Even as a kid, I never thought Hell sounded all that bad.

I mean, there’s torture, sure. But I imagine you’d get used to it after a while; in Paradise Lost, one of the fallen angels speculates that in time the damned “will receive familiar the fierce heat; this horror will grow mild, this darkness light.”

This didn’t sound nearly as bad as the idea of death that I already had at that age, ie passive annihilation. An idea I still have, and one that frightens me routinely. By comparison, at least Hell is somewhere.

Many atheists criticize the doctrine of Hell as an idea born out of a kind of sadism and hostility that few people who are not immigration agents can conceive. But I don’t think it’s hard to imagine wishing Hell on someone; certain people, in my estimation, have it (or something like it) coming.

The problem of course is that Hell is a lot like an Ivy League school: Admission only seems to favor those who are the least deserving.


satanism hell afterlife

Well, there goes the neighborhood.


In his book Heaven & Hell: A History of the Afterlife, atheist Bible scholar Bart Ehrman writes that our contemporary idea of a judgment-based afterlife of rewards and punishments emerged from apocalyptic preachers during the Second Temple period, like this one subversive anti-Roman carpenter you might have heard of.

“Jesus of Nazareth proclaimed those who did god’s will would be raised from the dead to live forever in a glorious kingdom,” Ehrman writes, while “those opposed to god would be punished” in the final judgment.

The kingdom of god was supposed to be built here on Earth, and the resurrection and eternal life meant just that: People would be raised bodily from the dead, and live forever in a material sense. When would this happen? The same time preachers always say prophecies will happen: “Soon.”

Well of course it didn’t happen soon, unless you measure things in geological time, which if you’re of an evangelical persuasion you most definitely do not. So people began to imagine that maybe the great reckoning already was happening–not here on Earth, but in some spiritual realm.

(As someone who has often fails at comedy, I can identify with this kind of retreat to authenticity: “Okay, nobody laughed, but it WAS funny, right?”)

The journey from this to our more or less contemporary ideas of Hell and Heaven remains a bit opaque to me. But I suspect it’s stupid anyway, so maybe that’s for the best.

On our most recent episode of Black Mass Appeal, our guest–Satanic Temple Sacramento religions scholar Deena–raised a point I’d never considered before: When ancient Jewish Christians conceived of the torments of Hell for god’s enemies, most likely the enemies they imagined there were their occupiers.

Americans have inherited the fascistic, Eurocentric idea of Rome as the acme of civilization, but the truth is the Roman state’s greatest exports (besides George Clooney’s 90s hairstyles) were mostly what we’d call crimes against humanity today.

The Jewish historian Josephus estimated that during the first Jewish Uprising (66 to 70 CE), Roman armies killed some 1.1 million non-combatants–equivalent to about half of the estimated population of Judea.

Roman historian Seutonius alternatively pegged the figure at a bit more than half of that–which is a hell of a sunny-side estimate. Of course, the Judeans incited that revolution to begin with (hence the name “Jewish Uprising”), but that brings us around to the issue of why there were always so many Roman soldiers in Not Rome around this time.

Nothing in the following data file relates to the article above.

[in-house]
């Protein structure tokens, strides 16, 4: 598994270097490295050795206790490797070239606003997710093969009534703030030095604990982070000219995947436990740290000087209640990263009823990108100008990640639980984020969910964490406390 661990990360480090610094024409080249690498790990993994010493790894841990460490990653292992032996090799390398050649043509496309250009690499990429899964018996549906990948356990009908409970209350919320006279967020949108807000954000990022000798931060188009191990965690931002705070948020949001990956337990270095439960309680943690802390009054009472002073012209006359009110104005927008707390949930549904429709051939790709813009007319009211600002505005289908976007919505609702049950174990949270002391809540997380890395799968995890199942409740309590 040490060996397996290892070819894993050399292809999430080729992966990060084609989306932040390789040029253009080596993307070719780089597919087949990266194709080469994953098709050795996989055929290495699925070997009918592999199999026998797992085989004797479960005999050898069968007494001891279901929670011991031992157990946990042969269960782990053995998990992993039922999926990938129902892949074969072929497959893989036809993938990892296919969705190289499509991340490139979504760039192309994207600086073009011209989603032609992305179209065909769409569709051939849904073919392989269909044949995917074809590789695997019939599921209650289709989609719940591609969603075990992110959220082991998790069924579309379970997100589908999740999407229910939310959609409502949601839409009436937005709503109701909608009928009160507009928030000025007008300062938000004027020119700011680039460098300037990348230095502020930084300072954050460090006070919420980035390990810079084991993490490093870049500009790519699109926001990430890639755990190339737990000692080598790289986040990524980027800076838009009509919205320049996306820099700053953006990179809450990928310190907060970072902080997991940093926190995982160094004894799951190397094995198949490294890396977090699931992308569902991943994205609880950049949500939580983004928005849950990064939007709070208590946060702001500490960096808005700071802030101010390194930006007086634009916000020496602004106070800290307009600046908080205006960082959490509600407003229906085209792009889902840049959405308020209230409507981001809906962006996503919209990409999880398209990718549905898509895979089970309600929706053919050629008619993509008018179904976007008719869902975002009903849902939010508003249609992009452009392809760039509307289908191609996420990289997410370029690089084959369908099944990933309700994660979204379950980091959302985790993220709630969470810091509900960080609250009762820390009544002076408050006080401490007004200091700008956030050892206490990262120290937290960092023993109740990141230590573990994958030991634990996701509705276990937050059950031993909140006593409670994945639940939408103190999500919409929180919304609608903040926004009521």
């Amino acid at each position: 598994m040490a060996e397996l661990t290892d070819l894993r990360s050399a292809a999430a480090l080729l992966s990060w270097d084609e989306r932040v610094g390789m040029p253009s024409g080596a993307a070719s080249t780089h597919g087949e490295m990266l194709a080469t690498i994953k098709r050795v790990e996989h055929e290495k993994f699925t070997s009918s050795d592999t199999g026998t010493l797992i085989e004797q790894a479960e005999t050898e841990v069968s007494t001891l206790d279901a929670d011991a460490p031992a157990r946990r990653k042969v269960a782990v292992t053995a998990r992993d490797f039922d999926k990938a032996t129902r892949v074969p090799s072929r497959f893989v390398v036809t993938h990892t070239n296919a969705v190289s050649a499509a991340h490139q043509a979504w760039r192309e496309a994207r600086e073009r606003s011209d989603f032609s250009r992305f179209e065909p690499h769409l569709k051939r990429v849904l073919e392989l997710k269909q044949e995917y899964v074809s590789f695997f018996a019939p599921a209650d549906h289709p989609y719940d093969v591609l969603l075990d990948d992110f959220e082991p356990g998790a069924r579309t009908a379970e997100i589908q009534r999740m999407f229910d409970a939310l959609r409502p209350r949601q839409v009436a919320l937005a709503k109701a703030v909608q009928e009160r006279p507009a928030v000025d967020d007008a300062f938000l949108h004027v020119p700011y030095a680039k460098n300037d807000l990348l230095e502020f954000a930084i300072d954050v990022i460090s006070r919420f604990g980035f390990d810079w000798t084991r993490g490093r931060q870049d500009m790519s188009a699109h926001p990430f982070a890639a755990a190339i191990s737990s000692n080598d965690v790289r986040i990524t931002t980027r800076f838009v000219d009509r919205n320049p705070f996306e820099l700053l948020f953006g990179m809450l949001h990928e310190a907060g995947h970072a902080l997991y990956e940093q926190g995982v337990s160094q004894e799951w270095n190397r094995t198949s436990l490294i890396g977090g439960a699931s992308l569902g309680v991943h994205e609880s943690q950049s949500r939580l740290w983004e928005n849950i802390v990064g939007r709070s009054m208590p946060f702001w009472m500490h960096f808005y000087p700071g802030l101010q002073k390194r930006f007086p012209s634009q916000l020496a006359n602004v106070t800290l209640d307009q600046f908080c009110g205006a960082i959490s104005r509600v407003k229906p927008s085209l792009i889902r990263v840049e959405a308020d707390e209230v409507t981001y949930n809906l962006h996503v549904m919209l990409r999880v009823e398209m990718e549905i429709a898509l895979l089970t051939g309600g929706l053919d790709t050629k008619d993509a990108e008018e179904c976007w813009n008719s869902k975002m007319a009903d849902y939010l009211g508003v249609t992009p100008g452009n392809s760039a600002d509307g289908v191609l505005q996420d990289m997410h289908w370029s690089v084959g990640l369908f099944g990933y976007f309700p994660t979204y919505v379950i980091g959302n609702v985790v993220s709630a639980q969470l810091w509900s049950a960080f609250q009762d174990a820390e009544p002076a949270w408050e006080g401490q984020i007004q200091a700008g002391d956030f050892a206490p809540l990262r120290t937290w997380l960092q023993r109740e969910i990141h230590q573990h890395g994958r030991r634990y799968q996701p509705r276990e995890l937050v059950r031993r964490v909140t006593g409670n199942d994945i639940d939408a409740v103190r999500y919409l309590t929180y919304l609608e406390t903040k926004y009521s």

satanism hell afterlife

Pox Romana.


In recent years, historians like Notre Dame’s Candida Moss suggest that tales of Pagan Rome’s persecution of early Christians were strategic exaggerations.

“The idea that Christianity is persecuted and needs to defend itself from external and internal attack comes from the victorious church of the fourth and fifth centuries and beyond,” Moss wrote in 2013. 

However, all this means is that Rome did not bother to persecute Christians specifically; rather, they just enslaved, massacred, and rounded up lots of people, and sometimes early Christians ended up taking their licks alongside everyone else.

Mind you, I realize these ancient apocalypticists didn’t imagine JUST Roman soldiers burning forever in lakes of fire. The texts themselves are pretty preoccupied with meting out misogynist punishments to women–because dog forbid we ever ease up on that.

All I’m saying is the political context of the day made it much, much easier to conceive of such ideas to begin with. It’s not hard to imagine occupied people wishing hellfire on their colonizers, the same way I hope that a self-driving car one day interprets the Three Laws of Robotics in such a way that it swerves into Matt Gaetz. I’m only human.

But that being the case, why do we STILL have Hell? These days the average Roman occupies a public toilet at most, and instead the Hell myth gets employed against trans teenagers.

Imagine if you had a rat problem and bought some poison, but then instead of poisoning the rats you poisoned a well instead.

To what kind of mind are these equivalent transgressions? The answer of course is that because we’re Satanists we’re considering these issues from a humanistic point of view–which is to say a well-adjusted one that doesn’t require anyone to channel a Thomas Harris character.

But these other religions are not humanistic. As I’ve mentioned already, they’re apocalyptic, religions in which individuals or even populations are not necessarily important–only gods are.

So you see, an idea like Hell COULD make sense, in its proper historical context. The reason why it doesn’t is because sense did not conceive of it to begin with.


satanism hell afterlife

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